Open Lowcode Message

Open Lowcode message is available on Open Lowcode Github. Just head there if you want to see the code first.

Design Rationale

At the beginning of Open Lowcode adventure, I had to plan sending structured information over a network. The standard solution would be sending an XML message, but this is not satisfactory: XML messages are verbose, complex, and slow to code / decode. So I designed a light structured format with the following rationale:

  • It should be human readable: this makes dedoding much easier. This means the message is sent as text, which means accepting the 25% overhead of encoding binary files;
  • It should be compact
    • For normal messages, it should not weight much more than the payload and the message element names.
    • It should have a mode to send data in a table, weighting approximately the same thing as a CSV file
  • It should have enough information that a desynchronization between message sent and expected received message is detected immediately (wrong structures / wrong field names…)
  • It should not require to store the entirety of a message sent in memory.

Message Sample

A sample message in OLc Message (short for Open Lowcode Message) is shown below.

[STR1:FLD1="Content of field 1"
[SUBSTR1_1:FLD1_1="Content of field 1.1",FLD1_2=D20190805T171356]

Basics are:

  • Messages are delimited by curly brackets ‘{‘ and ‘}’. After sending a message, it is assumed the other party will be able to conclude an action.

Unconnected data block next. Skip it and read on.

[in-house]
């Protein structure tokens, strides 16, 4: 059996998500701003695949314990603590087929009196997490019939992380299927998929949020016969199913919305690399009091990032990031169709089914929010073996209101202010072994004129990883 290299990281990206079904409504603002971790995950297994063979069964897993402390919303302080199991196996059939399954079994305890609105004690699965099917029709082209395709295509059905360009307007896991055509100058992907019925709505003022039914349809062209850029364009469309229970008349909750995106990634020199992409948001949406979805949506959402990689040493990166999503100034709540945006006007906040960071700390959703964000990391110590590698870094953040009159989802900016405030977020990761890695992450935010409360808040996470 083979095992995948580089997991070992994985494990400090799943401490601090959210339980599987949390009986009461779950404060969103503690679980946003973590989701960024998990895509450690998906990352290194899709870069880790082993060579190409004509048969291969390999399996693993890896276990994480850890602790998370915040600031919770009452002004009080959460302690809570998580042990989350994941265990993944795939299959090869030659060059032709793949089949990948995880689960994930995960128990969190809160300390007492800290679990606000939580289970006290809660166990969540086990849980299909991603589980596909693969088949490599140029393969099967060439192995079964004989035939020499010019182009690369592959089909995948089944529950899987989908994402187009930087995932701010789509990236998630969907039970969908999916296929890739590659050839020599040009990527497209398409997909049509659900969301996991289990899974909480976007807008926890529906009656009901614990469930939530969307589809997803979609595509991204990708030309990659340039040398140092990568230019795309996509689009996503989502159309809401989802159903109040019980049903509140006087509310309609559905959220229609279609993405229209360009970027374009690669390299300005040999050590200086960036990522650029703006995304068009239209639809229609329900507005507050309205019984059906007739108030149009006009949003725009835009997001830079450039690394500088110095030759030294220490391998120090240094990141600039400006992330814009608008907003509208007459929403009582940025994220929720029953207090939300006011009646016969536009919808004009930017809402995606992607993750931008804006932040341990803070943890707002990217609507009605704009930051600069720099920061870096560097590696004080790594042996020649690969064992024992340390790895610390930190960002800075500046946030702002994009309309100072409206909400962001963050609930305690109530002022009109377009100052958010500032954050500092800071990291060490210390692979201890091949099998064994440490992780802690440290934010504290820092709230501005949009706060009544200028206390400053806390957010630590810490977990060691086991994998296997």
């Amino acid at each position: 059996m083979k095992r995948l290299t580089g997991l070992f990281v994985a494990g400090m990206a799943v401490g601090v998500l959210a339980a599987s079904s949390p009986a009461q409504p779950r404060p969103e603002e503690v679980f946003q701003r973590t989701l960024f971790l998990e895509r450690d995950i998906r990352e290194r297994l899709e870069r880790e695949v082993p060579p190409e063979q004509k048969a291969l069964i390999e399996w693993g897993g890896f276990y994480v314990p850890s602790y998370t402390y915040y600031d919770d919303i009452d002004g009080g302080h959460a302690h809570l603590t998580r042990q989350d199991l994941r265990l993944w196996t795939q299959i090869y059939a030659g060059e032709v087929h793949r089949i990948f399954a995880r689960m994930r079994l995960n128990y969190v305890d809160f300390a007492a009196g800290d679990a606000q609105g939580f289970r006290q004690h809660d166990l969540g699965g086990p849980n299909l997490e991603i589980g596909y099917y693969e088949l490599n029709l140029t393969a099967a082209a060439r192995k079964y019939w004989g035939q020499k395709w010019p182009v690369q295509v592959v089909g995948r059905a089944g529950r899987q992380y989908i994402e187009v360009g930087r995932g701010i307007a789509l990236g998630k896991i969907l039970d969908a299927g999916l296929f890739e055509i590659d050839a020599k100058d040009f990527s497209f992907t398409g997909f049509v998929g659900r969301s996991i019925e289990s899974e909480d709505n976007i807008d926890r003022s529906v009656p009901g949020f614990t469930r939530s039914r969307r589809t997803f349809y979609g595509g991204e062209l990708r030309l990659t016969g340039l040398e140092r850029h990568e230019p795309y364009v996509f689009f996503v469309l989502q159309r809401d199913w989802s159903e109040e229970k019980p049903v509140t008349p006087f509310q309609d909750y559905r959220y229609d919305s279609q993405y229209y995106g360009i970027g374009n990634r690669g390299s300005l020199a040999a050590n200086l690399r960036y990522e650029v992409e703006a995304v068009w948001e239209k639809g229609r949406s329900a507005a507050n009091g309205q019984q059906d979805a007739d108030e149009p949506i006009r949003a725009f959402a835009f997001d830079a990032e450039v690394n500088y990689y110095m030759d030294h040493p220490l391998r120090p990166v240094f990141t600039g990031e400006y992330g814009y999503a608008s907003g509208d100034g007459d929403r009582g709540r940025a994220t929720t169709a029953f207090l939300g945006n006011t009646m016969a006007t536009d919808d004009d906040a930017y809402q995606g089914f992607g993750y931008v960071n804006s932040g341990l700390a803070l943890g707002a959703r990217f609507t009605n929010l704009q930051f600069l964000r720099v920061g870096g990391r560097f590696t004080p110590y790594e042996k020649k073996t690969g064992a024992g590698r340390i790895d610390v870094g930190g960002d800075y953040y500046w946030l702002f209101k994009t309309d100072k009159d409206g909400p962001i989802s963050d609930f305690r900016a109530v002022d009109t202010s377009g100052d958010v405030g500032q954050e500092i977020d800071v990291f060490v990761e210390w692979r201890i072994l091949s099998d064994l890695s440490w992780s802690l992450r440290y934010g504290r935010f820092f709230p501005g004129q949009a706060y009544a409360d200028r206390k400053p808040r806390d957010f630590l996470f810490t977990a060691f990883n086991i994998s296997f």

• Messages are made of structures deliminated by square brackets ‘[‘ and ‘]’. The name just after the opening square bracket is the name of the structure. If the structure contains fields, a column ‘:’ is displayed after the name of the structure
  • Then, fields are shown with a succession of NAME=VALUE, separated. If Value is a text, it is between double quotes.

Writing a message

A message is written in code in the order it will be printed: opening a message, opening a structure, declaring the fields inside… The code below is creating the message shown above.

		messagewriter.addStringField("FLD1","Content of field 1");
		messagewriter.addStringField("FLD1_1","Content of field 1.1");
		messagewriter.addDateField("FLD1_2",new Date());

Reading a message

You can read a message with a very similar code to the writing. The Reader has convenience method that will check the next element you expect is indeed present, or else throw an exception.

		System.out.println("Content of Field 1 "+reader.returnNextStringField("FLD1"));
		System.out.println("Content of Field 1.1 "+reader.returnNextStringField("FLD1_1"));
		System.out.println("Content of Field 1.2 "+reader.returnNextDateField("FLD1_2"));

Exception Handling

Errors are managed the following way:

  • If ithe writer receives an illogical instruction, a RuntimeException is thrown. An example is trying to close a structure that was not opened. This is a development error that you should catch, as any other similar bug, at a high level in your program.
  • If the program reading the message is expecting something else than what is in the message, the framework will throw a RuntimeException.
  • If any communication error happens during writing or reading of messages, an IOException is thrown. There should probably be a place in your program where you try to recover IOException and relaunch messages
  • If a party processing a request encounters an error, it can send an error message element at any point during the sending of a message. This will generate an OLcRemoteException, that you can also catch at the appropriate level.

Sending of Compact Array

The toolset offers the possibility to send a compact data array in a format similar to CSV, i.e. easy to parse and compact. An array will look as shown in the message sample below

(T,123,X12.5,"Line 1 ")
(F,-50,X-123.5,"Line 2  ")
(T,45000,X45.5,"Line 45 --<  ") ))

The first line is the declaration of the fields present,s and the other lines contain the data. A compact array is delimited by a double bracket ‘((‘ and ‘))’.